It Doesn’t Have to Be!
Of course, there was no electric water heater, but the grid powers a small fan in the outdoor wood furnace. That’s a fair trade-off there. This phase of the system was very limited, but also provided power for loads the house never saw. A Yamaha golf car replaced an F250 as my on-farm truck. At that time, the Yamaha was a just a load and not a battery resource, like it is in the present system. There were also lights and power tools run by the system and no attempt was ever made to meter this.
Firing up the amps with solar can save on the power bill, too.
Here is what the power consumption was looking like over a period of time. This is from my July 2019 power bill. The last “J” is the July bill, but for the June electricity. Look back 13 months to July 2018. That’s actually June, when it is pretty mild. August (July) ran on up to 837kwh. That’s without paying for the lights, of course. Note the plateau for November-February. That’s running the house without heating or cooling, aside from the air handler fan. Then in March we see another step down and then it just doesn’t go back up. There was another change.
What happened was the bigger 48v solar power system got switched over. It had been running for months, but there were some wiring changes and other things to consider, including minimizing downtime during the changeover. I knew the new system was stable, having run it alongside the 24v system. When I changed over, I put the extra power to work, cutting over the two fridges, freezer, home entertainment, some outlets, dishwasher, microwave and both coffee makers. We are serious about our coffee. That got us down to the 200kwh neighborhood, at least until cooling season begins.
The new 48v system under construction, before lightning blew up the 12kw inverter.
Getting through spring with most loads off the grid was easy. The challenge for summer was to get the a/c running on solar. The homemade inverter just couldn’t handle the surges. Read the a/c blogs to see what happened there. Short version is, it worked.
The new inverter under construction, using case and transformer of the old inverter. Note the MidNite Solar lightning catcher down near the bottom left. I love the cool blue glow and the thing actually works!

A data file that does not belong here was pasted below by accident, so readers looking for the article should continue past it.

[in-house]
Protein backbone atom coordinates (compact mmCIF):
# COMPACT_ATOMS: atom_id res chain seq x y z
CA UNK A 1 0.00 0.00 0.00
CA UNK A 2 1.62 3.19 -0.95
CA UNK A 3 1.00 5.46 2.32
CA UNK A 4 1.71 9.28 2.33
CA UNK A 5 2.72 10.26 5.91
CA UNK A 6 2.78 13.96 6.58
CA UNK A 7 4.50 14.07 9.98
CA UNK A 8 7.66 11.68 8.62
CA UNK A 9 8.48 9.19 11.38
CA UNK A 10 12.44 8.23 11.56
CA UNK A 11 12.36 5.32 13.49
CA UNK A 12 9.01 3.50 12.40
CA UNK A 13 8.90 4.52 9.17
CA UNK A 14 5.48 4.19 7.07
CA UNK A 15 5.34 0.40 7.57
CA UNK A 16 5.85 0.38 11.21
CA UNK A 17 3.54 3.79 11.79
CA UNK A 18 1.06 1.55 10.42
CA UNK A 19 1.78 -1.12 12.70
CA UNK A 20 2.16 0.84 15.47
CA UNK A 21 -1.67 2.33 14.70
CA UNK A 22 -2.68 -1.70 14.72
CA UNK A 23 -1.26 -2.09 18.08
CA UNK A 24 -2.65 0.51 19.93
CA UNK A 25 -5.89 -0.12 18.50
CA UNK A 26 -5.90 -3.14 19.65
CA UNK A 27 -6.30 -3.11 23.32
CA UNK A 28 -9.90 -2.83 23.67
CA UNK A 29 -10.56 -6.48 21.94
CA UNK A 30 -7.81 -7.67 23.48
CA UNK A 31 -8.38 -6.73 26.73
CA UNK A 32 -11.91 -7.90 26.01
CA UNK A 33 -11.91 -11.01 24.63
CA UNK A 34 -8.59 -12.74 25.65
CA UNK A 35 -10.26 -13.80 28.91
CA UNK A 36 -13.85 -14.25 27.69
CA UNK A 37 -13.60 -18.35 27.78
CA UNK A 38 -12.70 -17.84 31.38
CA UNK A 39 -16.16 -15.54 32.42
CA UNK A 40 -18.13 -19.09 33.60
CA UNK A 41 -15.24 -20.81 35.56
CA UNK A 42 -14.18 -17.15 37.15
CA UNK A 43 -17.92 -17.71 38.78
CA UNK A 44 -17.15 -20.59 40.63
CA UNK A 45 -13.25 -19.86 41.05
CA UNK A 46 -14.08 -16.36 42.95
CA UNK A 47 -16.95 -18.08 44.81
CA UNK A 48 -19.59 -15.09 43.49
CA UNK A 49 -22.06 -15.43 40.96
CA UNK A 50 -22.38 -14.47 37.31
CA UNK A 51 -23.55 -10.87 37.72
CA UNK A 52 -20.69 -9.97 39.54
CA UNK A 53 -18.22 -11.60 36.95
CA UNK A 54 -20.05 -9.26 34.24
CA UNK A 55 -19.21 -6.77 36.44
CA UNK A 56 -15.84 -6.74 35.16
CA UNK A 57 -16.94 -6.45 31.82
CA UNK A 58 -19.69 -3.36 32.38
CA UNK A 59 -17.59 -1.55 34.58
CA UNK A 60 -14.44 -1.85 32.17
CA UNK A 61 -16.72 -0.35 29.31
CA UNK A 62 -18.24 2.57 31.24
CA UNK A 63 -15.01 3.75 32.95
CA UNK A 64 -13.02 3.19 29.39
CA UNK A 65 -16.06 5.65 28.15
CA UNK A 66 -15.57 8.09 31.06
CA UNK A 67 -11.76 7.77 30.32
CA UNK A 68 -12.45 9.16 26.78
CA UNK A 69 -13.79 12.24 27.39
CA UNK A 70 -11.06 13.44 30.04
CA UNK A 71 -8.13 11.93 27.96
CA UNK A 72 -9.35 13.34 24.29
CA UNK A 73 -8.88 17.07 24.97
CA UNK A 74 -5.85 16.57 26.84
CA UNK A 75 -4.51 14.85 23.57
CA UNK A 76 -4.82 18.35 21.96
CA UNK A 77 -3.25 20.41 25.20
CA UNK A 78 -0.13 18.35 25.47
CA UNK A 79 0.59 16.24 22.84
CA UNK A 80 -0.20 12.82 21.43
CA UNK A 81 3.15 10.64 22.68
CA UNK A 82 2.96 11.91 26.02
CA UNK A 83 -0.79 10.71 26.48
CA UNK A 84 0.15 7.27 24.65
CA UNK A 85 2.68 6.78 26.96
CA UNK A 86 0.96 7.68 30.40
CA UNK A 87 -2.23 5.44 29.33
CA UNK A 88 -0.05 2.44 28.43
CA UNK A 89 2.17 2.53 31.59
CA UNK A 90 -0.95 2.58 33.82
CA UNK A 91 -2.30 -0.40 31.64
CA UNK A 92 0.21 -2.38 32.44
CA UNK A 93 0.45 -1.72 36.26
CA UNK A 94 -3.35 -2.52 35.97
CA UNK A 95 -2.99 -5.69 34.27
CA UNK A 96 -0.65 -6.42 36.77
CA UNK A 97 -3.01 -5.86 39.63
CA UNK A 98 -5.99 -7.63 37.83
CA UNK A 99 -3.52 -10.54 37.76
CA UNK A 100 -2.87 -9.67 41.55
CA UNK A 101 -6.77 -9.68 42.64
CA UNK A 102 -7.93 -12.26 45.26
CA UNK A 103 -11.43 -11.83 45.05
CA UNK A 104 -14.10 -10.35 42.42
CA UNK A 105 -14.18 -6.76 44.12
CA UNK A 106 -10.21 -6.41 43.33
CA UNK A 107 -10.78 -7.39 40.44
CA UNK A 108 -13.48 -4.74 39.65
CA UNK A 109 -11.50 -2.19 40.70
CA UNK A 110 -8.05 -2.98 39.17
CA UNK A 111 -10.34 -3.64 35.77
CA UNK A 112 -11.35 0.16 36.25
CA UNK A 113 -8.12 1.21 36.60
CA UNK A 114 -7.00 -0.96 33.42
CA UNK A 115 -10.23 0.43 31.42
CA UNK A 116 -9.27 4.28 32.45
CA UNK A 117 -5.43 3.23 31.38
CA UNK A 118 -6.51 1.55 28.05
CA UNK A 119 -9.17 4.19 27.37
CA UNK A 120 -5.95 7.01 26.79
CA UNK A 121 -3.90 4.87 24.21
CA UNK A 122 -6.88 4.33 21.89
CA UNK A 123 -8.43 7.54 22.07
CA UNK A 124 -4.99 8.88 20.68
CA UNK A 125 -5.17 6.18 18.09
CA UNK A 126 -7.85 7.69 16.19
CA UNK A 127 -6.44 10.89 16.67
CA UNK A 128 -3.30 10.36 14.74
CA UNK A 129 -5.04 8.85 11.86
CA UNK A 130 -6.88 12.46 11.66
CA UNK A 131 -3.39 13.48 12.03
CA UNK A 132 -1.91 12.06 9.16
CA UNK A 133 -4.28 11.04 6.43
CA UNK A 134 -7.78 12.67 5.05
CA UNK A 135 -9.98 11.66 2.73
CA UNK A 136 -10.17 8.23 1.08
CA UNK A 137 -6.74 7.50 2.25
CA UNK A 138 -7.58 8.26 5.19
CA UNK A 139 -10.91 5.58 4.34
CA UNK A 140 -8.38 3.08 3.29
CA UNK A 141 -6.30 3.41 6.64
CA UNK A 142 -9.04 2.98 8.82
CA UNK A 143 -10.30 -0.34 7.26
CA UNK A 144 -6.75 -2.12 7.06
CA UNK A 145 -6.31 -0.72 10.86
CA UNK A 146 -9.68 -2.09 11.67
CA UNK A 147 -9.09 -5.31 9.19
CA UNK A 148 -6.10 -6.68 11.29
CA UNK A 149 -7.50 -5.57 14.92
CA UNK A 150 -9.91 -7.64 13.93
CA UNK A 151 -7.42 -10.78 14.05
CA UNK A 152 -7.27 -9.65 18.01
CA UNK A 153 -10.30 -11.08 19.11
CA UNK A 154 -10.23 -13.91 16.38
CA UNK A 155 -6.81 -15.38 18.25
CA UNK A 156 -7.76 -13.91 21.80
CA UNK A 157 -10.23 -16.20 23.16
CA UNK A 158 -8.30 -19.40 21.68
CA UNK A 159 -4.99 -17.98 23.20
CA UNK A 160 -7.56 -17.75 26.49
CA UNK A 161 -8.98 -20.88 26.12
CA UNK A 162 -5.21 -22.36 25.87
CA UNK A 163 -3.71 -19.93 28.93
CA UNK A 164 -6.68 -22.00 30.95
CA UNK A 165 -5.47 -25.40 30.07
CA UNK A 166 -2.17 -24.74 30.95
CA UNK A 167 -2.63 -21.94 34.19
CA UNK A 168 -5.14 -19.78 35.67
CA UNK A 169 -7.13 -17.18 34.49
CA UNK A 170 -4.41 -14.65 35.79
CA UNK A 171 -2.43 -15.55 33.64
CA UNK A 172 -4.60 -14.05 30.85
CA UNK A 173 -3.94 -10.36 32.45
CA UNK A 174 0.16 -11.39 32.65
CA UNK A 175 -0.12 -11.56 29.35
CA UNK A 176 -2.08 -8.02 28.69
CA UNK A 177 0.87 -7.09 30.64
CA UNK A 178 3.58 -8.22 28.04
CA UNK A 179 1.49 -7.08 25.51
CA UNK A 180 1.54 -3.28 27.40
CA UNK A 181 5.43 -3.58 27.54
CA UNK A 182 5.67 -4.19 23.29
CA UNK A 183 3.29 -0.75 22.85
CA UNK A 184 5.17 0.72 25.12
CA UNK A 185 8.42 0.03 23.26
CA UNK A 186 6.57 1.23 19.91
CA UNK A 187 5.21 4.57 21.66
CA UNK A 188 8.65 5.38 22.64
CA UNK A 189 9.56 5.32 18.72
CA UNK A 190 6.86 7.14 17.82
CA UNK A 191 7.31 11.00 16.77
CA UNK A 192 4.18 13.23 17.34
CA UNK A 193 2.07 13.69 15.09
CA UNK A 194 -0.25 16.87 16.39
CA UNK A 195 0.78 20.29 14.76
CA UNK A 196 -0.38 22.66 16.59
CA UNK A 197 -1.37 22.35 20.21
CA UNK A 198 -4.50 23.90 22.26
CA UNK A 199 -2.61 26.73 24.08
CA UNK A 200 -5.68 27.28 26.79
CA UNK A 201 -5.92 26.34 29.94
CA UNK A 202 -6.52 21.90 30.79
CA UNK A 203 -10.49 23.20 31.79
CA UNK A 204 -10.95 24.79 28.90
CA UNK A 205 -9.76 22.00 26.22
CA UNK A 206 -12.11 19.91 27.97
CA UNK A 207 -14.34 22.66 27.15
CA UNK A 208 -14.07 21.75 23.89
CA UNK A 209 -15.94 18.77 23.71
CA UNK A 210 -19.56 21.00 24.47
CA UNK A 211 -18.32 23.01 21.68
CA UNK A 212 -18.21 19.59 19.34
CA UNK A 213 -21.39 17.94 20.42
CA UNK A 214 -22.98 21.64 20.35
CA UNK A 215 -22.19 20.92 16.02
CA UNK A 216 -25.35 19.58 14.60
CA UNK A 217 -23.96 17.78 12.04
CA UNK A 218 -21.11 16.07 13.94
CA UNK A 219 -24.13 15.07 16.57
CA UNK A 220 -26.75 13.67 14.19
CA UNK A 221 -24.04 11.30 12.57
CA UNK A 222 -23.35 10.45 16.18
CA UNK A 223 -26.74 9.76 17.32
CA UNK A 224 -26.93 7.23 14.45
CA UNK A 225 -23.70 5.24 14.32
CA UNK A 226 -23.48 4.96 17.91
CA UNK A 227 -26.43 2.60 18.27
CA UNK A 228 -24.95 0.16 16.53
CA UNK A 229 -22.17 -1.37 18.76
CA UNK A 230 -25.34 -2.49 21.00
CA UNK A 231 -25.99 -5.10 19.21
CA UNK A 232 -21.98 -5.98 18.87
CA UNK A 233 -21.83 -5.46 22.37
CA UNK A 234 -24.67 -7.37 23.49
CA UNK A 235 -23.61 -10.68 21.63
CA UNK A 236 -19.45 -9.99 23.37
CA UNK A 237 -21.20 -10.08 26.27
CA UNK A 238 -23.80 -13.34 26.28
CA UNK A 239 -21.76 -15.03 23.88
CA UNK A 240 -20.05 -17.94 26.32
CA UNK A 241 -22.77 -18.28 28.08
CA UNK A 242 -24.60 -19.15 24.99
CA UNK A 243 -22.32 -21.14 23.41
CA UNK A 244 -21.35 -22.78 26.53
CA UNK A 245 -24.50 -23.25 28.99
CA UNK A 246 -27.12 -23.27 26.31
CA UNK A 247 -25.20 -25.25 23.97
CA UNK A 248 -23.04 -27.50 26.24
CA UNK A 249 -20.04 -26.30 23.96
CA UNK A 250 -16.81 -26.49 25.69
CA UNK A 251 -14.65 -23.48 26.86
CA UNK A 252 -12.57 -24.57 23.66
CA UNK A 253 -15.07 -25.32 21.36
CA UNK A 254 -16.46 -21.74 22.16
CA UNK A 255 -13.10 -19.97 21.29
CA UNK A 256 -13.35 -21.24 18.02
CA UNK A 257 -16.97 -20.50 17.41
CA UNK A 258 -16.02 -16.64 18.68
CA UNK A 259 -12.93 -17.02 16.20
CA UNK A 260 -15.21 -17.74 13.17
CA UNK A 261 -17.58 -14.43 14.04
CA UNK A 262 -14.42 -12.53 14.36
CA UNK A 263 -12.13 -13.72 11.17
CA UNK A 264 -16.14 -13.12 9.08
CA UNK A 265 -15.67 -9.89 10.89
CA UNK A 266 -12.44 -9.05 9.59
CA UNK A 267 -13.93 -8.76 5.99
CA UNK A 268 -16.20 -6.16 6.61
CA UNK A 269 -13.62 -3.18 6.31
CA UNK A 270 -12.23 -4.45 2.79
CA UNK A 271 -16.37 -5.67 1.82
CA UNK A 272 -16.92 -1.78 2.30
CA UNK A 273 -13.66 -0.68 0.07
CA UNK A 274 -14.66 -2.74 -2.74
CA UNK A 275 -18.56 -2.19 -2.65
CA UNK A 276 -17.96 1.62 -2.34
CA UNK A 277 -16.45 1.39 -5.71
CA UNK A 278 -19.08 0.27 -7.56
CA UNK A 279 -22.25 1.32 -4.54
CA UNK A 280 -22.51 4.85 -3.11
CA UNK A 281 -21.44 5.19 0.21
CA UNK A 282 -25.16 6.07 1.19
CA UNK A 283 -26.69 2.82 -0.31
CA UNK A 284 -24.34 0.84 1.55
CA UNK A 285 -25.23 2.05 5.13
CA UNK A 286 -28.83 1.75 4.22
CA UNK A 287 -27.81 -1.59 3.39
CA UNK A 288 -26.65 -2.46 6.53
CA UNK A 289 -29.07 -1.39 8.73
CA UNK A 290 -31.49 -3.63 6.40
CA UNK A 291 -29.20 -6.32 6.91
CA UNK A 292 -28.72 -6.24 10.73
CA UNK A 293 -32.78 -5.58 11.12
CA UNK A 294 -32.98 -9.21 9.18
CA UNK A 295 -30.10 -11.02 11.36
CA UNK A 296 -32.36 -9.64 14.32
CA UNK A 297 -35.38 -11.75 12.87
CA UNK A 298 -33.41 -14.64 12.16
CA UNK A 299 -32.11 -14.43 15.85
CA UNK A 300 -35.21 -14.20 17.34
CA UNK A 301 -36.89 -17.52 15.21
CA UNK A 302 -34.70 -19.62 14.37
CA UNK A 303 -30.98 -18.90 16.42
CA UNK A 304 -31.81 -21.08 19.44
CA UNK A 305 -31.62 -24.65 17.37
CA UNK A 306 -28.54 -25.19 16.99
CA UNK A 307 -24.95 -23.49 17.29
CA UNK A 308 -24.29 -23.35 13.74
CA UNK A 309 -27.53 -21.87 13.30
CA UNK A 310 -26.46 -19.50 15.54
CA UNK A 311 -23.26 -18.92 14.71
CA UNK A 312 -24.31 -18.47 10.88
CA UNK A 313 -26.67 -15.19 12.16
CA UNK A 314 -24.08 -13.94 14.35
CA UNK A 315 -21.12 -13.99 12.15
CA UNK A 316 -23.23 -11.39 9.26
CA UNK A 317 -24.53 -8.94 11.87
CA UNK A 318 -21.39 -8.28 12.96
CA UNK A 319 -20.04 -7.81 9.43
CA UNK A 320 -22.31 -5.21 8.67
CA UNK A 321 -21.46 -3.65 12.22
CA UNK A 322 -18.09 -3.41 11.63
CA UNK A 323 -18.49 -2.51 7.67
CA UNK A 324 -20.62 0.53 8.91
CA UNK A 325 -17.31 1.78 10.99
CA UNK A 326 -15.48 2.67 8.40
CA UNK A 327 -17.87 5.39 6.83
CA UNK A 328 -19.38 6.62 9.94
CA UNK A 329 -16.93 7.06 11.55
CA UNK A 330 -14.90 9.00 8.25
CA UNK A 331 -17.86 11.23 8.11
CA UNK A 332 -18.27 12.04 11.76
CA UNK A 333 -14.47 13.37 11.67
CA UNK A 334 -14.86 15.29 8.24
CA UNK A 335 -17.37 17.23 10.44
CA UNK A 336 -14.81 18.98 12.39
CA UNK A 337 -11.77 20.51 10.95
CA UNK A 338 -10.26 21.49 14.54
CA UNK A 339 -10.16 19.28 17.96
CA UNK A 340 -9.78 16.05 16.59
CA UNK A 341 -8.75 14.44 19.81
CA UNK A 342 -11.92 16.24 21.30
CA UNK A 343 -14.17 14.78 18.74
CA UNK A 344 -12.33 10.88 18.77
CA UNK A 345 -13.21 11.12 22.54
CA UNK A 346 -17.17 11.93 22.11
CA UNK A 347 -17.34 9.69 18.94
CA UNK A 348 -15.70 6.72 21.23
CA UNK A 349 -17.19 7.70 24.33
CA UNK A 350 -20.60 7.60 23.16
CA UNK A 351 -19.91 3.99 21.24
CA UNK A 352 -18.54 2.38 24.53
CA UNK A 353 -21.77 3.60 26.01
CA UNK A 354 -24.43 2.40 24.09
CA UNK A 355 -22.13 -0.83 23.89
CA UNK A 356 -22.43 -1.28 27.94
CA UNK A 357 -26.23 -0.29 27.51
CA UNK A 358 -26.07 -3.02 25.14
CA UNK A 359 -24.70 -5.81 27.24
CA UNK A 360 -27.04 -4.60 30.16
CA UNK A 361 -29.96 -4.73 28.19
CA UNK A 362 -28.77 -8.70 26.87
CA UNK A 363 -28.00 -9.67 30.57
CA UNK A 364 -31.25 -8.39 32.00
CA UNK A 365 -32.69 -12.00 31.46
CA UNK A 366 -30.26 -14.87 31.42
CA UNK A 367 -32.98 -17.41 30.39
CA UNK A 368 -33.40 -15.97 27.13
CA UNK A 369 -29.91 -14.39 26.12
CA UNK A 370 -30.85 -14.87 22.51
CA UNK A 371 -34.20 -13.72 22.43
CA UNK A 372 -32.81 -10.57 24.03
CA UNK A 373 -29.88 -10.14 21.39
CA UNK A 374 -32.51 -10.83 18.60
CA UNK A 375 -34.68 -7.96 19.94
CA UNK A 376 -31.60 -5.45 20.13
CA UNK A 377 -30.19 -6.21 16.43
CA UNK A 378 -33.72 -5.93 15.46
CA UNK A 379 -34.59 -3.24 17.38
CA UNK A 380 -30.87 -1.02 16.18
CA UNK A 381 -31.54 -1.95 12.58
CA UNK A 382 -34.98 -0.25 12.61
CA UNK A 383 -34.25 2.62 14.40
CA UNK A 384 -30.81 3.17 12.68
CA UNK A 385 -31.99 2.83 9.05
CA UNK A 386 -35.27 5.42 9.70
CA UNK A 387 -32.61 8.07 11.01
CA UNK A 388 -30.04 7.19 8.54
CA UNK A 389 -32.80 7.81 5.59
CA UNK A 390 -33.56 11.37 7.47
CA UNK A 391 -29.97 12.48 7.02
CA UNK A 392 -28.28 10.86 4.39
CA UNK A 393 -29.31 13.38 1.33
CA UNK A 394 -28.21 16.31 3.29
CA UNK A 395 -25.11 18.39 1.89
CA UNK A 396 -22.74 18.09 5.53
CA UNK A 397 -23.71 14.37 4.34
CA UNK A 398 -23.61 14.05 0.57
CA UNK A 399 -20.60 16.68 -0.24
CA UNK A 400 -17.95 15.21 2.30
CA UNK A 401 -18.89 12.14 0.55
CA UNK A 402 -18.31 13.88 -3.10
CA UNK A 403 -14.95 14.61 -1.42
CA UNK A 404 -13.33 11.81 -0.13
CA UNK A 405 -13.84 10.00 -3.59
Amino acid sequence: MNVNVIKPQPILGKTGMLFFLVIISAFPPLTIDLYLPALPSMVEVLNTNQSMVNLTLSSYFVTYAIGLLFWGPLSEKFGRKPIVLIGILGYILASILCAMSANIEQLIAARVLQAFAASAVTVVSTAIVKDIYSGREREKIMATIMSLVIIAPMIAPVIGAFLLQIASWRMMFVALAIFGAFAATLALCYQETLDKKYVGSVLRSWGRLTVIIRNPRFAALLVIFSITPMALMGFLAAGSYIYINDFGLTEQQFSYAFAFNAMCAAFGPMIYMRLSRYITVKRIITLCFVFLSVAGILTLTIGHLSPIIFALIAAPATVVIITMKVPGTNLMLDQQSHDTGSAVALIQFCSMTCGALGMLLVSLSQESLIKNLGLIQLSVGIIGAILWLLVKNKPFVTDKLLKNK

The homebrew inverter comes to life on the barely running 48v system. There are still 378 small solar panels to move over! Yeesh! Those stupid magnetic “light switches” are actually quite handy to stick to your system, just in case…
So here is the result of running the big cooling load, the lights and basic appliances on solar. The August bills from last year to this year dropped 600kwh, even while keeping the house cooler and powering 2 utility vehicles. So the next question is when do I upgrade my inverter to 10kw (I have the parts) and pile up some more battery capacity? The inverter upgrade is just a matter of finding time. Come January, the Solar Shed will be getting its last expansion, stretching from 80’ to over 100’, depending largely on how many working solar shingles I can come up with. Maybe an additional 3500 watts! The cost of building materials has gotten crazy, so we’ll get that part out of the way before we talk new batteries. The current set is in good shape, so no sense in spending 5 grand on a new monster battery, just yet.
The September 2019 power consumption of 210kwh is pretty remarkable when you consider how many days we had over 100 degrees F.
If you’ve not read some of my other posts, you may be wondering why I am not just running grid-tie. That’s not an option with our power co-op, so the only time we even talk about it is to gripe that we don’t have it. So, hybrid systems are the way we go. Proof is in the power bill that it is working. Now as for Connie’s problem, I’m going to sit down with her and see if there is something we can do with solar to help her bill. Yeah, I could tell her to turn up the thermostat 5 degrees, but I don’t have a good track record getting women to do as I tell them, so I won’t bother. If we can cut $200 a month during the summer months with a microinverter conversion to her compressor, that could pay for itself in a reasonable time, especially with the cheap prices on the pv modules from Sun Electronics. I’m sure she has a heat pump (which I hate), but she might not see great savings in the winter if she really ices down the place, then. I’ll let you know if we come up with a successful plan. –Neal